[Tutor] 1 to 49 numbered grid
robertvstepp at gmail.com
Thu Dec 8 10:01:38 EST 2016
Apologies! My ever friendly Gmail reset my font preferences along the way
and put me on a non-monospace font. However, I hope the OP can determine
my intent below despite the misalignment of my big one.
On Thu, Dec 8, 2016 at 8:51 AM, boB Stepp <robertvstepp at gmail.com> wrote:
> On Thu, Dec 8, 2016 at 4:00 AM, M Ali <MAli6 at dixonsaa.com> wrote:
>> I was wondering if you can help me, as I am struggling to create a
numbered grid in Python. I am trying to be able to create a snakes and
ladders game in Python and it must have a numbered grid and involve 2
players. I would appreciate it if you can help me or guide me to create
> There are plenty of people here ready and willing to help. However,
> you will need to be much more specific on where you are stuck.
> Normally you should clearly state the problem you are trying to solve,
> show the code relevant to your problem that you have written (copy and
> paste), give any error tracebacks in full (copy and paste), state what
> you were trying to do and what you expected, etc. It is also usually
> helpful to state what version of Python you are using and your
> operating system. Be forewarned: We will *not* do your homework for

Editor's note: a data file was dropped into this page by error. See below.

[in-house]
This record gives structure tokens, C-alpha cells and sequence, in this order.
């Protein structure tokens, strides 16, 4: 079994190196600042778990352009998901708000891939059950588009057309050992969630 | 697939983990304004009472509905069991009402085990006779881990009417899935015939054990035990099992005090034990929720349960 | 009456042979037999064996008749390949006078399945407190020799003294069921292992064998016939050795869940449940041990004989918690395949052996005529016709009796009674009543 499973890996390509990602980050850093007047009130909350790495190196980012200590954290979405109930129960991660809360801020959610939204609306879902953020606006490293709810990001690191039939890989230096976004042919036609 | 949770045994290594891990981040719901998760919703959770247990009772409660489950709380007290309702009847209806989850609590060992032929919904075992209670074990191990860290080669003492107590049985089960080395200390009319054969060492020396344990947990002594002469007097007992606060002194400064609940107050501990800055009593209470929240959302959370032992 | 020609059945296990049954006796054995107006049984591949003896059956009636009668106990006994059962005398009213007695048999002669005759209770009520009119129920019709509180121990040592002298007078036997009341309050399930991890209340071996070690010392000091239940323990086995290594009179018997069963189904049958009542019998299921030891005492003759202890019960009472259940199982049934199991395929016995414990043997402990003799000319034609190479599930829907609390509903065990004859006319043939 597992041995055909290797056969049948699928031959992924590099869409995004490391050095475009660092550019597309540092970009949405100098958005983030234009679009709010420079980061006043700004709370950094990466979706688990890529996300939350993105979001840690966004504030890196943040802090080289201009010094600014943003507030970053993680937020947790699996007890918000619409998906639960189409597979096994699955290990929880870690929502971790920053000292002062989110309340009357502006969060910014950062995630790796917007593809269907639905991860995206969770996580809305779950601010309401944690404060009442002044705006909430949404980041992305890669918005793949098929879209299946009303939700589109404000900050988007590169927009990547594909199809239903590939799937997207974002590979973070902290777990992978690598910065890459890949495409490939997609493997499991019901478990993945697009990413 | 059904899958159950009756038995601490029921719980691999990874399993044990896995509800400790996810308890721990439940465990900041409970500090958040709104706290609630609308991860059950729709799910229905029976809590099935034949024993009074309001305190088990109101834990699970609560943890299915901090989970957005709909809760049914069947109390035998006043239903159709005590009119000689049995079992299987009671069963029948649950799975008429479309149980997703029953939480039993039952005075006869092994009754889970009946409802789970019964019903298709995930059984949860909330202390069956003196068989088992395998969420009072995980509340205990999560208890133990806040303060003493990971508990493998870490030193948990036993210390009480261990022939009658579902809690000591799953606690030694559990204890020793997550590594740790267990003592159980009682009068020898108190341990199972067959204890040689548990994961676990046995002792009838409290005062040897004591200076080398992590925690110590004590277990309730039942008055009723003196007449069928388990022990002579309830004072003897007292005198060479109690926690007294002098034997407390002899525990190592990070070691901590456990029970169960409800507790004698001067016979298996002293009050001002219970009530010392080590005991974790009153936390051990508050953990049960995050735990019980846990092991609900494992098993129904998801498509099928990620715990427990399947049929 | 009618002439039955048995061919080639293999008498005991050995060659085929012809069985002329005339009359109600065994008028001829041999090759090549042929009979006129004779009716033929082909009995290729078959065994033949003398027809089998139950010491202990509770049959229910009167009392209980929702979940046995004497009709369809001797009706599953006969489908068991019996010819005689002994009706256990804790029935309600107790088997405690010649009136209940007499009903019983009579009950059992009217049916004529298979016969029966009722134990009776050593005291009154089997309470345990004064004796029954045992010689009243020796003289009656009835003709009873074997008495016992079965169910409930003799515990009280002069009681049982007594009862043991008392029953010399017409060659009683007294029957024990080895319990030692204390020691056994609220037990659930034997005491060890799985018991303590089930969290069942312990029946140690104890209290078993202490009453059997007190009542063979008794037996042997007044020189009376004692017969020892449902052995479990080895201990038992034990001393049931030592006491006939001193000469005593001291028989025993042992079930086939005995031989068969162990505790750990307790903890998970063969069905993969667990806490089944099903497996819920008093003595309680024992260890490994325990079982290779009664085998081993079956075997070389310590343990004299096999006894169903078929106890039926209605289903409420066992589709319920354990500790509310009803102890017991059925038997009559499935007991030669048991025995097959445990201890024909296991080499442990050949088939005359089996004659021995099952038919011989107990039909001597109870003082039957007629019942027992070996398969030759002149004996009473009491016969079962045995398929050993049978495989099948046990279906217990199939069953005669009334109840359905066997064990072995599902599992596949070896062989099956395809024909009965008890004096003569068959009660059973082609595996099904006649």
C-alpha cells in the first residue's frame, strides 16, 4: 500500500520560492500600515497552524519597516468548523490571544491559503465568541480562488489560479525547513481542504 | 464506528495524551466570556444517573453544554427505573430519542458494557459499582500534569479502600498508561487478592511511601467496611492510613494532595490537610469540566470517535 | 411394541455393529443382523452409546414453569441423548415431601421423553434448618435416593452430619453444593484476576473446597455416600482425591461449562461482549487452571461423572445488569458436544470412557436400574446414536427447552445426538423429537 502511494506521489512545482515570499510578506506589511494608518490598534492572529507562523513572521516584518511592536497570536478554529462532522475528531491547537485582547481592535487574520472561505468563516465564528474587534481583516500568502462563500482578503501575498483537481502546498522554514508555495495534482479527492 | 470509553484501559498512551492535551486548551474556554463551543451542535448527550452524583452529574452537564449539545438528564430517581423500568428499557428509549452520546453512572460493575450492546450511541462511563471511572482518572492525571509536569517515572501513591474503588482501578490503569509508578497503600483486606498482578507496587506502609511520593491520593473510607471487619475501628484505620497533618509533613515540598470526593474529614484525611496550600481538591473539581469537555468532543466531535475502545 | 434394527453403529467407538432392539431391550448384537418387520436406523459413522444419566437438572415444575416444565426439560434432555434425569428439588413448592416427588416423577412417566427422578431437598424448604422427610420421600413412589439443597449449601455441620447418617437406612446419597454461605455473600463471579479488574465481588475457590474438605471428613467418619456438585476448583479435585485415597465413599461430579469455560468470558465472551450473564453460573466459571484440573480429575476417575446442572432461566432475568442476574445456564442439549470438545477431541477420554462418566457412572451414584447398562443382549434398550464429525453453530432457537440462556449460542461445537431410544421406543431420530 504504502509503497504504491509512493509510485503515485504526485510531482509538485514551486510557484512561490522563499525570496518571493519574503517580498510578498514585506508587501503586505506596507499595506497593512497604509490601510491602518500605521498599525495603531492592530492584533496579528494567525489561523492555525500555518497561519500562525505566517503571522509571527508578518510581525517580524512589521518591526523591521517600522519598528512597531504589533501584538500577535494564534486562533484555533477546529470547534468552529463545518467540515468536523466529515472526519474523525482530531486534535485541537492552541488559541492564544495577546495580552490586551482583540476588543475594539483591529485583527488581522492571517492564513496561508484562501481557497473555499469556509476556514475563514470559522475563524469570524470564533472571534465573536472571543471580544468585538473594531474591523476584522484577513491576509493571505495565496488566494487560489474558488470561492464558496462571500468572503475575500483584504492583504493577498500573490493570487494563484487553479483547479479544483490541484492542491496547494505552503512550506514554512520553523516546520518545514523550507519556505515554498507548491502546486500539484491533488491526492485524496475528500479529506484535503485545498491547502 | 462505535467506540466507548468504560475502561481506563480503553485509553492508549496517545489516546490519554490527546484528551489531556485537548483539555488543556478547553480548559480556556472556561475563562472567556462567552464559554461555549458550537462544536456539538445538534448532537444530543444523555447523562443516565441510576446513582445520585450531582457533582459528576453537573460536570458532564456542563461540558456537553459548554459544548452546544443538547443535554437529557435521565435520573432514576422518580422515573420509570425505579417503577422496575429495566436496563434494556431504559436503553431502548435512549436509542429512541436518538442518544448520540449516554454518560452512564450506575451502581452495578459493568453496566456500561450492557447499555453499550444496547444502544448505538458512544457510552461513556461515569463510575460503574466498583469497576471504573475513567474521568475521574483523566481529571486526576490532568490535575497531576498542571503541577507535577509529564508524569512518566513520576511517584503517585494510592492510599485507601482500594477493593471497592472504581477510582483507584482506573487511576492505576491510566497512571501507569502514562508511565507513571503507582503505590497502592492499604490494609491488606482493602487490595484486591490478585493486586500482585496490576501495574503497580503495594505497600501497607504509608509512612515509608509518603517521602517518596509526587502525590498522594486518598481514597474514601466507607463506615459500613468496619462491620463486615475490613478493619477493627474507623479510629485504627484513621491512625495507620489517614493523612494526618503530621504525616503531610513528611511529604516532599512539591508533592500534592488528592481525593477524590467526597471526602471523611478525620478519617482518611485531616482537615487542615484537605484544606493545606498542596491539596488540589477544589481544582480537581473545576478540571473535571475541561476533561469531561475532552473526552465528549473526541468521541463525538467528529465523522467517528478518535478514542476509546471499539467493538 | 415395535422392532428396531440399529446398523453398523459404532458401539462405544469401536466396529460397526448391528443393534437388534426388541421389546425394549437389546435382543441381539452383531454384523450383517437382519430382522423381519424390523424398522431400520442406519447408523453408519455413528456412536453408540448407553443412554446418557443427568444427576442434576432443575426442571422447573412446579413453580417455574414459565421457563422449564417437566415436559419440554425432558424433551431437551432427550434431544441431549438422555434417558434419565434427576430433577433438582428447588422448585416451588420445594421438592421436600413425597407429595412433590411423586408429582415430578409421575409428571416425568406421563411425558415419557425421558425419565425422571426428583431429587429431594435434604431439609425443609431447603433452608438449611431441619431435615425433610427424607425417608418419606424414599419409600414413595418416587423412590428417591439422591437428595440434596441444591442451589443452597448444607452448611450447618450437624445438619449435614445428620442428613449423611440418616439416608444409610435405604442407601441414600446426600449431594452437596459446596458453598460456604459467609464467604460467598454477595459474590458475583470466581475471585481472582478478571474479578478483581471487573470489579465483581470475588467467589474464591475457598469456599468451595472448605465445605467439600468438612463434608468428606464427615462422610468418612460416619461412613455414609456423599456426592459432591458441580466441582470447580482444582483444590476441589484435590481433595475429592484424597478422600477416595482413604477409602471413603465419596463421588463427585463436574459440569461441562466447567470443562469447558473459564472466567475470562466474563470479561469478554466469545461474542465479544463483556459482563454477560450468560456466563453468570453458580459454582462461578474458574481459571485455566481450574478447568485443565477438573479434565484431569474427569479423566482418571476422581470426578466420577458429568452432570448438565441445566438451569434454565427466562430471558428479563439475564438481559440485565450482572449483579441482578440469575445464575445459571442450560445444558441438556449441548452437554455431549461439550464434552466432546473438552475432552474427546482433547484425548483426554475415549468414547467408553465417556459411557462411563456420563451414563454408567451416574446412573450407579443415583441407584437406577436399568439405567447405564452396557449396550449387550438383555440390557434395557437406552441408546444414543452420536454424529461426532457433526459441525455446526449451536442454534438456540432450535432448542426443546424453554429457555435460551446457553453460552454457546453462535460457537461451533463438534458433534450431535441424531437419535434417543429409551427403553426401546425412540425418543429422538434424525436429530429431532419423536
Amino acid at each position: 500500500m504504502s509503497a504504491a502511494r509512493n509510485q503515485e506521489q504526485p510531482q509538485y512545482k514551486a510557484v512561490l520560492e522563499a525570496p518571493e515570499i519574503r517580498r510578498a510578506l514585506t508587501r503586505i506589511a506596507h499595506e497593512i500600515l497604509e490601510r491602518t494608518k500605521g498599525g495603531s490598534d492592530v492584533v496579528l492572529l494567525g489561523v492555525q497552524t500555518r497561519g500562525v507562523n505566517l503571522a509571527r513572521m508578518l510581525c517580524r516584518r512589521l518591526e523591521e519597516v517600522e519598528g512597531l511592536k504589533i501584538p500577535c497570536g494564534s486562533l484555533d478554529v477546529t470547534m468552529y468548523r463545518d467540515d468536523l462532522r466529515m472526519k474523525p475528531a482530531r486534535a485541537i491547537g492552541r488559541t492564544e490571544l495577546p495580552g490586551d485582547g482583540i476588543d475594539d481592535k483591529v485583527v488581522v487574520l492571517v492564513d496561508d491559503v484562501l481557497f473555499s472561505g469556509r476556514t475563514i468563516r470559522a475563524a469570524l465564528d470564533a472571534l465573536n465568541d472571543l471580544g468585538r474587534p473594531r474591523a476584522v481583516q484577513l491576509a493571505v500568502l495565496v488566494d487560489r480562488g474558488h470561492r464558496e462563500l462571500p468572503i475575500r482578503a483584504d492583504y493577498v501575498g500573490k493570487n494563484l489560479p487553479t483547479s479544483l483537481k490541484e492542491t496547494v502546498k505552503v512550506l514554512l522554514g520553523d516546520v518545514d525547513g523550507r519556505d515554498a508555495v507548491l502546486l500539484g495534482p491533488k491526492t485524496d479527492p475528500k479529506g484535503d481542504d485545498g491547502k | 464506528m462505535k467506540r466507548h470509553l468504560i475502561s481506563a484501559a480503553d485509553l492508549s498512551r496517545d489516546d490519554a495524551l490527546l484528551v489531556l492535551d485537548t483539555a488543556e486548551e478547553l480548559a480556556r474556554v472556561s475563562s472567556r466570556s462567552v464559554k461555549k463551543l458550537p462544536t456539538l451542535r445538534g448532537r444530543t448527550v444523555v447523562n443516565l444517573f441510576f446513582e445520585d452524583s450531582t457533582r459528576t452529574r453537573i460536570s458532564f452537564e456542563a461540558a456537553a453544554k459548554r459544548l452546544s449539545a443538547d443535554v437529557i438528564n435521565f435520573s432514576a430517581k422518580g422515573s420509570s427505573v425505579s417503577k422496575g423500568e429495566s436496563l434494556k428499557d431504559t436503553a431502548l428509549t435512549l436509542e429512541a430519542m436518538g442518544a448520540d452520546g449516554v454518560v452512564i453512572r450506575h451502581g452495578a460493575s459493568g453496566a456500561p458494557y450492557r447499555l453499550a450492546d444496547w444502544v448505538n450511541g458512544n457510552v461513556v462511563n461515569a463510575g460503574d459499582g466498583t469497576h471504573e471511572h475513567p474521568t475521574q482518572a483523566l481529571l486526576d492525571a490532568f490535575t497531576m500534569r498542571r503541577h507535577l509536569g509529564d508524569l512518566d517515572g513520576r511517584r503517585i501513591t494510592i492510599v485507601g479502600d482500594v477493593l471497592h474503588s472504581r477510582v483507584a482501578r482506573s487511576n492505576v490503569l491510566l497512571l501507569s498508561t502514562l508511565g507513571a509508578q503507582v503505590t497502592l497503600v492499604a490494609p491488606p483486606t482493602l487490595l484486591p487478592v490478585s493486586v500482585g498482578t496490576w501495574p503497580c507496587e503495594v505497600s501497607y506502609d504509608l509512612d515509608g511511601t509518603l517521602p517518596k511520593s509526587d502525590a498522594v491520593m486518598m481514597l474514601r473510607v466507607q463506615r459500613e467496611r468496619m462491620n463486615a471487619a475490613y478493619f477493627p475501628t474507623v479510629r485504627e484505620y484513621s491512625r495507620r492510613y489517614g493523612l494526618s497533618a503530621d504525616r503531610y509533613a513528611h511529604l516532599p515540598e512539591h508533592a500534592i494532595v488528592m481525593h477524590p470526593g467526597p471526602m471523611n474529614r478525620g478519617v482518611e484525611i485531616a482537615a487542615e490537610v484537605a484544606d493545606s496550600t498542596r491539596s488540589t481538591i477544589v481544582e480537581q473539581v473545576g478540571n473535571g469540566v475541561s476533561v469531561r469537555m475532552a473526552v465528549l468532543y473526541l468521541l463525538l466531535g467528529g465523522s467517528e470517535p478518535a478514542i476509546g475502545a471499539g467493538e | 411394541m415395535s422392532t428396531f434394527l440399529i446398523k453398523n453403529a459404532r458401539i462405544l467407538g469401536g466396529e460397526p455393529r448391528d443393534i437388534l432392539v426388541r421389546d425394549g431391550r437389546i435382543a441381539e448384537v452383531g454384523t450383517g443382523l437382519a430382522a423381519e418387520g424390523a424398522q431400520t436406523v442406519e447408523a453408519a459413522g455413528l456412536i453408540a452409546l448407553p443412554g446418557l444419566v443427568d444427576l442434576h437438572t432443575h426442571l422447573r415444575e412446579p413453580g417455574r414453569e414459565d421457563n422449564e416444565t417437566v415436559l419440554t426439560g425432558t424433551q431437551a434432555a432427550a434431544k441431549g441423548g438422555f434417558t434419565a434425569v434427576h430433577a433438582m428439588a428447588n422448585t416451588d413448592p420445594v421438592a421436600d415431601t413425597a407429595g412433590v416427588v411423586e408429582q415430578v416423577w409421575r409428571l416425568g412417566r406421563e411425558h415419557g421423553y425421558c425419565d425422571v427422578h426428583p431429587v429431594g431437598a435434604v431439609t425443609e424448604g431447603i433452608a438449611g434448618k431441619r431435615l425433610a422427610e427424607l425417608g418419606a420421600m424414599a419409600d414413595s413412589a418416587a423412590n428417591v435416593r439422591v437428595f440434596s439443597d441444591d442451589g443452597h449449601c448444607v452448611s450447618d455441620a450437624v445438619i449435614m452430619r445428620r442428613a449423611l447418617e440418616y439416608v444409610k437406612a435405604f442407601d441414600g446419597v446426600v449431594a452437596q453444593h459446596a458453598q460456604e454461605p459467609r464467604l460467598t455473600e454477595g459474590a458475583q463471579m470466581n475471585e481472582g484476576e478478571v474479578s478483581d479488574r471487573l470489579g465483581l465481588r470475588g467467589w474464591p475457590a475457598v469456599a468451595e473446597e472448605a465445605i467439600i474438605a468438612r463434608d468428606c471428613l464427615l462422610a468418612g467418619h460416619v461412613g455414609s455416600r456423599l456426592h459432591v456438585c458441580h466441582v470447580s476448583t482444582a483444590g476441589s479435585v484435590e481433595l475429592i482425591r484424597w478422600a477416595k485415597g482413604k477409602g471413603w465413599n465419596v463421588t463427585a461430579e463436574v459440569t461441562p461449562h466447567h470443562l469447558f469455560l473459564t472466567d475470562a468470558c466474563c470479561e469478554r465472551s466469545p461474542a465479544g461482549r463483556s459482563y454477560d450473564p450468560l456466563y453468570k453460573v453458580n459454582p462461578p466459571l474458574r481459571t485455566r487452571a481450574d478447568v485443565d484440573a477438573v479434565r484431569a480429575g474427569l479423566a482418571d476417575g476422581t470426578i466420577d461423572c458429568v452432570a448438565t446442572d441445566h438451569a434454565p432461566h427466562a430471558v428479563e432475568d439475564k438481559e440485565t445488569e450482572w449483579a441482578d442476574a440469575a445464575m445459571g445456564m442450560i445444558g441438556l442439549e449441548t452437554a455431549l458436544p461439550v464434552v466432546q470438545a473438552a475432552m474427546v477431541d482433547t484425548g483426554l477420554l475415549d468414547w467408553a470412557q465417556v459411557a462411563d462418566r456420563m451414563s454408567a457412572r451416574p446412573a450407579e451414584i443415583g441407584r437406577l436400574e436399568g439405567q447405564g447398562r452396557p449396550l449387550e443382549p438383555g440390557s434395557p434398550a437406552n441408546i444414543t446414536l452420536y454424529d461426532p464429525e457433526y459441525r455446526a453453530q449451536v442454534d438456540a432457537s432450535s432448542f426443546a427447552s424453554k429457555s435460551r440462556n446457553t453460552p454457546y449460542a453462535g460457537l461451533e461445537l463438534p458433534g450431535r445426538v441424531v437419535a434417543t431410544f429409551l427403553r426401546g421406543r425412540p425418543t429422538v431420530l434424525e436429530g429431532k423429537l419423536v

> you. You need to show effort and we will help you when you get stuck.
> As to what little you said, if you are printing your grid of numbers
> to a terminal window, perhaps using triple quotes might be helpful?
> Suppose you wanted a big number one:
> / |
> You could do things like set a variable equal to such a string. For
> instance you can replace the print() with "one =" and put your
> triple-quoted string here. You could do the same with variables two,
> three, ... , nine. This might give you more flexibility down the
> line. For instance you could have a dictionary of big numbers based
> on doing this that might correlate with your grid numbers. As for
> your grid you could do similar things, break your grid boxes into
> repeating tiles and store these elements in a suitable variable to
> reuse as needed. I am being very general here, but perhaps this can
> give you some ideas.
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